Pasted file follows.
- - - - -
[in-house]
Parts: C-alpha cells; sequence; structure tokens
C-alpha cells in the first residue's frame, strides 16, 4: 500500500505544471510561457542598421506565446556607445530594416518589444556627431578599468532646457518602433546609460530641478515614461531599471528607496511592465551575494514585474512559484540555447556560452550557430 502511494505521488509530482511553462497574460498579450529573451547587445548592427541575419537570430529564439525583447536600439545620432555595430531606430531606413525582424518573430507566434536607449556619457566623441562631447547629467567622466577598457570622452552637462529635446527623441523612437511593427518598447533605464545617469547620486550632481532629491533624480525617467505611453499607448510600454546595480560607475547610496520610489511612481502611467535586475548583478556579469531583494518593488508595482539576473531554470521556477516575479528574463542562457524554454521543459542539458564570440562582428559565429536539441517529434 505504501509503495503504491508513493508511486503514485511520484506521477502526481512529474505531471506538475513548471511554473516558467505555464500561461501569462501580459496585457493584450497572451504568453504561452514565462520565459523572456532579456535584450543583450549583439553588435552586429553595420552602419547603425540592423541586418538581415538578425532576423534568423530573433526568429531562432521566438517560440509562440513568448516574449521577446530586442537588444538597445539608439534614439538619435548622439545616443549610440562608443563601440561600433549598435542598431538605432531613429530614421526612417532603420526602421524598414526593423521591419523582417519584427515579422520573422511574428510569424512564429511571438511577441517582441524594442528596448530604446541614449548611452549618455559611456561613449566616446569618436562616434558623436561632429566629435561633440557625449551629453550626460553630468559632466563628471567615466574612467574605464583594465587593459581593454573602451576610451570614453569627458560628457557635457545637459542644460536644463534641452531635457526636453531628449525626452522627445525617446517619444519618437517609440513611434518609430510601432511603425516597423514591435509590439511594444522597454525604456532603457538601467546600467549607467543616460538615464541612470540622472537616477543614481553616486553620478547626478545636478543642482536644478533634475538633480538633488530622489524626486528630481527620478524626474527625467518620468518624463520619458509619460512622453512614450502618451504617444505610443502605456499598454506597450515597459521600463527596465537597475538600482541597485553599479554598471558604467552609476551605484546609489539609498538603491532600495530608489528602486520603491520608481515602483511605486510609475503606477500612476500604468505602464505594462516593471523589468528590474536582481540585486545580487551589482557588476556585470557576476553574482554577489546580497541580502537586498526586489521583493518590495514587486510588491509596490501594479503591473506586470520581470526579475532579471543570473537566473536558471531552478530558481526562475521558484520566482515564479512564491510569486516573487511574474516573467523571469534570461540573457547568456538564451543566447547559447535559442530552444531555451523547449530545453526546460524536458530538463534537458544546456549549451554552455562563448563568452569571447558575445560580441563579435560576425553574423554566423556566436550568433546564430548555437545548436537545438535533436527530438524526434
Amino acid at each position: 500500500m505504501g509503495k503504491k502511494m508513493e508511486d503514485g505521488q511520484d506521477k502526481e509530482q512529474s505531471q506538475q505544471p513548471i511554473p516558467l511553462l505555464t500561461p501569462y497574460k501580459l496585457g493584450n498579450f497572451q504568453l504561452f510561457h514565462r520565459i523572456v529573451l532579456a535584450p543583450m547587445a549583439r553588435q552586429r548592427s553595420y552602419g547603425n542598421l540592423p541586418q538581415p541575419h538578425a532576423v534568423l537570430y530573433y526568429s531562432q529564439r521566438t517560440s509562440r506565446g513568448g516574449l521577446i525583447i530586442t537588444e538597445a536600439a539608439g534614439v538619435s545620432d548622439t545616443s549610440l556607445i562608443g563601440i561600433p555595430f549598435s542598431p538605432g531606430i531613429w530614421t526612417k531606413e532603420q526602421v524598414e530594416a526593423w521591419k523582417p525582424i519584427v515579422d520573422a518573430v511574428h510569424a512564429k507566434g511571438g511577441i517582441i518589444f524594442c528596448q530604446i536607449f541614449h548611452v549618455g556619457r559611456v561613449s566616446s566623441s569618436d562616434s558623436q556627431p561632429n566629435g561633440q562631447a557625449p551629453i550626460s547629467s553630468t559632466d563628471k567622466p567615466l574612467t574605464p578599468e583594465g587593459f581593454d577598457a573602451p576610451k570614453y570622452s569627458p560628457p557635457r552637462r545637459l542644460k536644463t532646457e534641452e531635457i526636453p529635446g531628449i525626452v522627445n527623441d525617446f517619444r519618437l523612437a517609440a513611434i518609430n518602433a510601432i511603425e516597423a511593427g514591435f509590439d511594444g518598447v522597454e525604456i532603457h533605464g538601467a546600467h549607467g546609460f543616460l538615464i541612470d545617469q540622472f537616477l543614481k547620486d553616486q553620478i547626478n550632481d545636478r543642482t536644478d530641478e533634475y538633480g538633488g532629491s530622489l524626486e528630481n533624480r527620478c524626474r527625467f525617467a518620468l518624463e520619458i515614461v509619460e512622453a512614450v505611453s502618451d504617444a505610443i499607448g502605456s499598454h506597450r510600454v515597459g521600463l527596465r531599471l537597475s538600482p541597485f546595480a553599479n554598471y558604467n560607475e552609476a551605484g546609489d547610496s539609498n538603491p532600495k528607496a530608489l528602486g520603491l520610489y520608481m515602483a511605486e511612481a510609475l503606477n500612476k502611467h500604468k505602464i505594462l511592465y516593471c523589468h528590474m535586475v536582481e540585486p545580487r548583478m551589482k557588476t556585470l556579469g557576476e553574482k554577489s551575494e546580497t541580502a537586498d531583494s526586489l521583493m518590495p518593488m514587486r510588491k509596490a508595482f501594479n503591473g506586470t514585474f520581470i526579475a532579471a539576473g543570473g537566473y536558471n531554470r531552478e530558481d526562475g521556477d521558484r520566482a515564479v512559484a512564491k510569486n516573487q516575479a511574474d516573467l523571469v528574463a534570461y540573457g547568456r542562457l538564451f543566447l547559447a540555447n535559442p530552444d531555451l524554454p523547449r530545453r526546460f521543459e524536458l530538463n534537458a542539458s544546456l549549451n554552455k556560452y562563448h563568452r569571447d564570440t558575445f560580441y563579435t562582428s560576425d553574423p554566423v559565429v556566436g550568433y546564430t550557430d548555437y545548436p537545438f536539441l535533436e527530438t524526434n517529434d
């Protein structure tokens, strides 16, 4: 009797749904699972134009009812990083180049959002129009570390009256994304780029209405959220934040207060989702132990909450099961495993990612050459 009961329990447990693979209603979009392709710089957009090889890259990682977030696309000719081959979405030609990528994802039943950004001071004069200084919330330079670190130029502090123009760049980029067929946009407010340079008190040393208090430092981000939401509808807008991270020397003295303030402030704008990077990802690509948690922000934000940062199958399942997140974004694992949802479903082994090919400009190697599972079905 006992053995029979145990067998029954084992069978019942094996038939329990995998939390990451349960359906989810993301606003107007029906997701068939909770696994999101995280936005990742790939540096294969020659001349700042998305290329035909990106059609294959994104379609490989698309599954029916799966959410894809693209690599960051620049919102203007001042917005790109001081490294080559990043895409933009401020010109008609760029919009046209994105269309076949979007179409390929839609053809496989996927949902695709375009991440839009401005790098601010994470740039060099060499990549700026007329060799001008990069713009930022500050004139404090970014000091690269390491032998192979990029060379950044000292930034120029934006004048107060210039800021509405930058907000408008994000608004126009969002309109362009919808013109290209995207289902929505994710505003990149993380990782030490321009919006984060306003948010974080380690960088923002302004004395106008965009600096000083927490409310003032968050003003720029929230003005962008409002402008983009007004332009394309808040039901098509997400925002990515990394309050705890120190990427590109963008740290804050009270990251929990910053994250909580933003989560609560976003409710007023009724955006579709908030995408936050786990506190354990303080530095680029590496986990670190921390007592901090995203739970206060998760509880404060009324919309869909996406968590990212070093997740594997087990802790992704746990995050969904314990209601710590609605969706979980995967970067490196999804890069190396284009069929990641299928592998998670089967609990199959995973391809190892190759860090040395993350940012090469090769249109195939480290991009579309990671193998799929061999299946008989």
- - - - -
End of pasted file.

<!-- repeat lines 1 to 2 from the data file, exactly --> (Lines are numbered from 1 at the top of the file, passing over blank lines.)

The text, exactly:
[in-house]
Parts: C-alpha cells; sequence; structure tokens